This extraordinary book contains eyewitness accounts of life in Cambodia during Pol Pot's genocidal Khmer Rouge regime from 1975 to 1979, accounts written by survivors who were children at the time. The memoirs were gathered by Dith Pran, whose own experiences in Cambodia were so graphically portrayed in the film The Killing Fields. These testimonies bear shattering witness to the slaughter committed by the Khmer Rouge. The contributors - most of them now living in the United States and pictured in photographs that accompany their stories - report on life in Democratic Kampuchea as seen through children's eyes. They speak of their bewilderment and pain as Khmer Rouge cadres tore their families apart, subjected them to brainwashing, drove them from their homes to work in forced-labor camps, and executed captives in front of them. Their stories tell of suffering, the loss of innocence, the struggle to survive against all odds, and the ultimate triumph of the human spirit.
Horrific childhood testimonies by survivors of the Khmer Rouge genocide in Cambodia.
These 30 brief narratives were collected by Pran from now- adult survivors of Pol Pot's killing fields. Most of those included here currently reside in the US. Pran, a photojournalist whose story was featured in the movie The Killing Fields, is the founder of the Dith Pran Holocaust Awareness Project; his wife (and co- editor of the volume) DePaul is its executive director. Comparisons to Hitler's genocide are inevitable: Here, too, a government systematically exterminated millions of innocent men, women, and children through a program of relocation, starvation, forced labor, and outright massacres. The narrators, who were only children when the Khmer Rouge seized power in 1975, cannot, of course, explain why the regime ruthlessly murdered nearly two million of their compatriots, but perhaps criminal chaos is much of the point here. Uneducated (thus "untainted") village children were less likely to be worked, starved, or walked to death, and were indoctrinated to disavow family ties and show loyalty to all-powerful Angka (the Khmer Rouge regime). Many children were forced to watch executions of their relatives without flinching. A few became monsters, like the six-year-old recollected by one witness here, who attacked a pregnant woman with an ax. With too little room to present a picture of the narrators' lives before and after the hellish years of 197579, the recorded memories are saved from a tedious repetitiveness by a few remarkable descriptions, such as that of an emaciated malaria victim with a swollen belly looking "like a frog," and a scavenging child finding duck eggs in a human skull.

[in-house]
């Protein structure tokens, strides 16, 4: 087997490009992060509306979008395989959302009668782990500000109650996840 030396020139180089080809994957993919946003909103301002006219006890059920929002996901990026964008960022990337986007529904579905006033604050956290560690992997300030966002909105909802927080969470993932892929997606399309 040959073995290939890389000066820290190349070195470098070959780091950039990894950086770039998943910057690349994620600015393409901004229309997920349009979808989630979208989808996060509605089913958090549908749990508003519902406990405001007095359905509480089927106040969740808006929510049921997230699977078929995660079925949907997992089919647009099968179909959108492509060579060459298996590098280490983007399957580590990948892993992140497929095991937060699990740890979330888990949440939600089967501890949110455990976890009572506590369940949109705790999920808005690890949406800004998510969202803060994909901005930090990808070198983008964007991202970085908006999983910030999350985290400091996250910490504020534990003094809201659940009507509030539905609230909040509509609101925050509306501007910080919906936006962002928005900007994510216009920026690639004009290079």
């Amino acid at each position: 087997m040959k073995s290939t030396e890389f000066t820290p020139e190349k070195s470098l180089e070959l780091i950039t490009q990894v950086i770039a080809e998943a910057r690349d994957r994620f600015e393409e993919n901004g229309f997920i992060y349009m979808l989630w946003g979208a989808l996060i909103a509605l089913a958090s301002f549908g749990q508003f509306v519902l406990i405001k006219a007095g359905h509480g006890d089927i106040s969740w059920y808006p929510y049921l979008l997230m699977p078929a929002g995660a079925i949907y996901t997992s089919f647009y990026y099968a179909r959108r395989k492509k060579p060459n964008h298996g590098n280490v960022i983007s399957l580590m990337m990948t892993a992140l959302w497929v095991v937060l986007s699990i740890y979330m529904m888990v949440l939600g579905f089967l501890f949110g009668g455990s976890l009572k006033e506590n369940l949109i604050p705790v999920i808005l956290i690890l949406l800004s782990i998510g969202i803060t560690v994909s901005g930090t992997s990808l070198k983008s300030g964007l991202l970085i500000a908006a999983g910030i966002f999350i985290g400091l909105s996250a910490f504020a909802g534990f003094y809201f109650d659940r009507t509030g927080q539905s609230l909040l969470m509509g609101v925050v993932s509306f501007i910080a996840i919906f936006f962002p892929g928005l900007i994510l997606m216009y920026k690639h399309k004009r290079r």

This compelling material might be even more powerfully disturbing had it been accompanied by additional explanatory and background material.